Jan Willem Nienhuys Oct-26-92 02:56AM They had to detect in which of six boxes a crystal o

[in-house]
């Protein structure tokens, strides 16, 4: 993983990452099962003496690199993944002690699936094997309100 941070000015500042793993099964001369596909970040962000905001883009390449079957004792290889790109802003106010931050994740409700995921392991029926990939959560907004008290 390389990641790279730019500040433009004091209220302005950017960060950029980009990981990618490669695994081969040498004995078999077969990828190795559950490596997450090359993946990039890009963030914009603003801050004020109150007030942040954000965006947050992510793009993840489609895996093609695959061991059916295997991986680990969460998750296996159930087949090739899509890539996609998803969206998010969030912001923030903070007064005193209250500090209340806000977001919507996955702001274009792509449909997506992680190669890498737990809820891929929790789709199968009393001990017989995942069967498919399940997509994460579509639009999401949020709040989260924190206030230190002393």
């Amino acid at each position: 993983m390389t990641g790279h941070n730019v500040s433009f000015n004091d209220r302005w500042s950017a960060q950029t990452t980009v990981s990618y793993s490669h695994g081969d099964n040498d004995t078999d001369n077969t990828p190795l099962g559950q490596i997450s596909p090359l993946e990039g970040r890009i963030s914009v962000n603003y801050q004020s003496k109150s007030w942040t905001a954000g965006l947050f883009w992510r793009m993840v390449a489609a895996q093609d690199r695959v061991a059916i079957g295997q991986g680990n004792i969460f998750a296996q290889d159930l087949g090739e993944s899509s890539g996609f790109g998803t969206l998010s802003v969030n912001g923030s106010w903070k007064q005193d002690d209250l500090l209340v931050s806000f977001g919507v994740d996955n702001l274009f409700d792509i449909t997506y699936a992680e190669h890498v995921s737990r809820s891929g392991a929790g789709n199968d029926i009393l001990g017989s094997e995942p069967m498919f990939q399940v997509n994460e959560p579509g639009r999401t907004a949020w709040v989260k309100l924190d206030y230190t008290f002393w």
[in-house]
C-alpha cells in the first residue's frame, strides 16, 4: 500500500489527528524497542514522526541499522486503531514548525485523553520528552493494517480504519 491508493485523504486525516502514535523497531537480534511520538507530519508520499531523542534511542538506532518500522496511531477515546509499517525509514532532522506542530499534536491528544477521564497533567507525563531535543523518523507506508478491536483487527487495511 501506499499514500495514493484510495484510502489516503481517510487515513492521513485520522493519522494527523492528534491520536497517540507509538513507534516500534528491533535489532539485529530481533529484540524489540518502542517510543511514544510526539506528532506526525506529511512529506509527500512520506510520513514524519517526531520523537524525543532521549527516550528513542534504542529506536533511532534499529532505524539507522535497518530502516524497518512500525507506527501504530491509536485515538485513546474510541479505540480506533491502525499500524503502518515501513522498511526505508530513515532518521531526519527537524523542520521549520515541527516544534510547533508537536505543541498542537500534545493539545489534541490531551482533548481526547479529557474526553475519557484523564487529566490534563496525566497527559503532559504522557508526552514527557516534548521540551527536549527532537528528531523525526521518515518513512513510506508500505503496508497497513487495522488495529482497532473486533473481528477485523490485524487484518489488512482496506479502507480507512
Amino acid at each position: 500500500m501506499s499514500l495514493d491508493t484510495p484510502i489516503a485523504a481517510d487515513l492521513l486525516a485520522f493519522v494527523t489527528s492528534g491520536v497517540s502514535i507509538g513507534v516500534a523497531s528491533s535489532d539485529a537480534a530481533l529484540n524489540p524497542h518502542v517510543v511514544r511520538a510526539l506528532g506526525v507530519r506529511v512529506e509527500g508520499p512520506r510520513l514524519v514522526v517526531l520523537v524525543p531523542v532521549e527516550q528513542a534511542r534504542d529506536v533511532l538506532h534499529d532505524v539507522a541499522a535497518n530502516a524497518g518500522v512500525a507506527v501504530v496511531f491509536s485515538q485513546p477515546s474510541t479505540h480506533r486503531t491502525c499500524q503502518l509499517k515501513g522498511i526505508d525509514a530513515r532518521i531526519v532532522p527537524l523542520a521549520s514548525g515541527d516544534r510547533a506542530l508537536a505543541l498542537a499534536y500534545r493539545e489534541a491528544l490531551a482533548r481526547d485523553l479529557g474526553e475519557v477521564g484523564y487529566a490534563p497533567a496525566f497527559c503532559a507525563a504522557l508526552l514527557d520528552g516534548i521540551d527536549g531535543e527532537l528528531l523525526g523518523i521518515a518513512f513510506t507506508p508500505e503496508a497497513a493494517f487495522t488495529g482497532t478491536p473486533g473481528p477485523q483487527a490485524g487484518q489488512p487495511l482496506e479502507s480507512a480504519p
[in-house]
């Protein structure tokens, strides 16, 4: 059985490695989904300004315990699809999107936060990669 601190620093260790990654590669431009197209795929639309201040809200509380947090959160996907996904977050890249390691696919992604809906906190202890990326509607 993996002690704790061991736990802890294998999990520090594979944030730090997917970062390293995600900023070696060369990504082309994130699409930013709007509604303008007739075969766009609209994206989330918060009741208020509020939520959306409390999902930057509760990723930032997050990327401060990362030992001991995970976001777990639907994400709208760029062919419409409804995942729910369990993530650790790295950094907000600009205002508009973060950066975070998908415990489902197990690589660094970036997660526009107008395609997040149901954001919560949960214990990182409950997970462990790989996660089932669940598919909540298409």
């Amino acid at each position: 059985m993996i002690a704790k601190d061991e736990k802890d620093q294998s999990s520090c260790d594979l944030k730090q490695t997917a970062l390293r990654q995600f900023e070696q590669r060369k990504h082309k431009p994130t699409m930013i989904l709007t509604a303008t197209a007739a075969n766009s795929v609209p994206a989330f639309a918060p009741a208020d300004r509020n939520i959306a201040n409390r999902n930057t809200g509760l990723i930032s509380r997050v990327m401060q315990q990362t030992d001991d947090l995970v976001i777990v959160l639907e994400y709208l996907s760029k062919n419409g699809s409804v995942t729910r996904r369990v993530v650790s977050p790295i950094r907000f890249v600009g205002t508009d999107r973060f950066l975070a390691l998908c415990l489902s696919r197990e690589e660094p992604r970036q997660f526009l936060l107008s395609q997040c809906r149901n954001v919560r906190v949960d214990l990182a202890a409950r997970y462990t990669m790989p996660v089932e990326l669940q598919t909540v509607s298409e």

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Jan Willem Nienhuys Oct-26-92 02:56AM They had to detect in which of six boxes a crystal of their own choice or a very holy Tibetan relic provided by Skepsis was present. The other boxes were empty, except for the cotton balls present in all boxes to prevent rattling. The boxes were filled at random (a die was used) by a person that did not enter the experimental room, and that had no verbal contact with the helper that brought the boxes into the experimental room. The boxes were glued to a piece of wood, to make transport easier, and prevent subtle clues on the basis of placement. The results were: 1 person scored 0 out of 10, 3 persons scored 2 out of 10 3 persons scored 3 out of 10. One of the above did not use a pendulum, but tried to detect the aura. He complained about the light, and only when the light was almost turned off, he succeeded (three times in a row). He wanted to repeat the experiment, but broke off after he managed only one hit in four. Most participants were very confident to score 8 or more out of 10. One participant (who had experimented at home) thought she would score at least 7 out of 10. On average each try took about 5 minutes (including taking away the boxes, refilling them and bringing them back). That's still an hour or so per participant, including trials beforehand, and questions and evaluations. We had invited 12 people altogether, but only 7 turned up. One of the ones not coming discovered that we only would refund travel expenses when he would score more then 5 out out 10. Even though confident that he had a good chance of passing the first round, he thought that this conditional refund was too insecure. The big surprise for me was the answer the participants gave to the question: "how would someone score who has no paranormal abilities and who does not know how to use the pendulum". Most did not understand the question. "No idea". "That depends on so much". "Anyone can do this". Only after explicitly outlining that such an unable person would not use a pendulum, but throw dice or so, some people thought maybe one hit would be possible. One guy (an automatisation advisor) thought that anyone had a chance of 50% of scoring the required 5 out of 10. No one said: "The chance expectation is 10/6, so 1 or 2". Of course, advertising such an experiment attracts people who only have a vague notion of probability. During the experiment the subjects became more and more uncertain. Afterwards they complained about the lack of ambiance (an age old cellar in a former astronomical observatory, the walls lined with books on the occult, and mysteriously ticking pipes of the central heating of the observatory), the confusing colors on the boxes and so on. Some doubted halfway the experiment whether their stone still had its powers and so on. One discovered that the relic made his pendulum heavier and heavier, because it moved very little towards the end. All of them (except one who had tried it more for fun, and except the one who had scored 0) thought they had been doing quite well, given the circumstances. In defense of those who became visibly upset when this experiment did not yield results expected by them, I must confess that I got all kinds of strange irrepressable thoughts when one lady scored 3 out the first 5. Later, when luck ran against her, she looked at me, and said: "You haven't hidden a magnet under the table, have you?" Incidentally, most of these pendulum experts look at the direction the pendulum swings circlewise: a more or less clockwise rotation means one thing, and anticlockwise means another thing for them. BTW, the big prize was for those who performed well in three succesive rounds, i.e. a chance of 1 in a quarter million of losing it by sheer luck. I would like to know what brings people to rely on such methods, and what keeps them using these. The lady above used her pendulum in the supermarket, to determine which food was healthy. Another used the pendulum to select one of a few Homeopathic remedies when she had a cold (but when asked whether it worked also at C30, she apparently didn't know what that meant, so to her "homeopathic" meant just any herbal preparation labeled as such), and the sofware advisor used his abilities in dealing with people and when he gave demonstrations (probably something like which button to press in WP 5.1).

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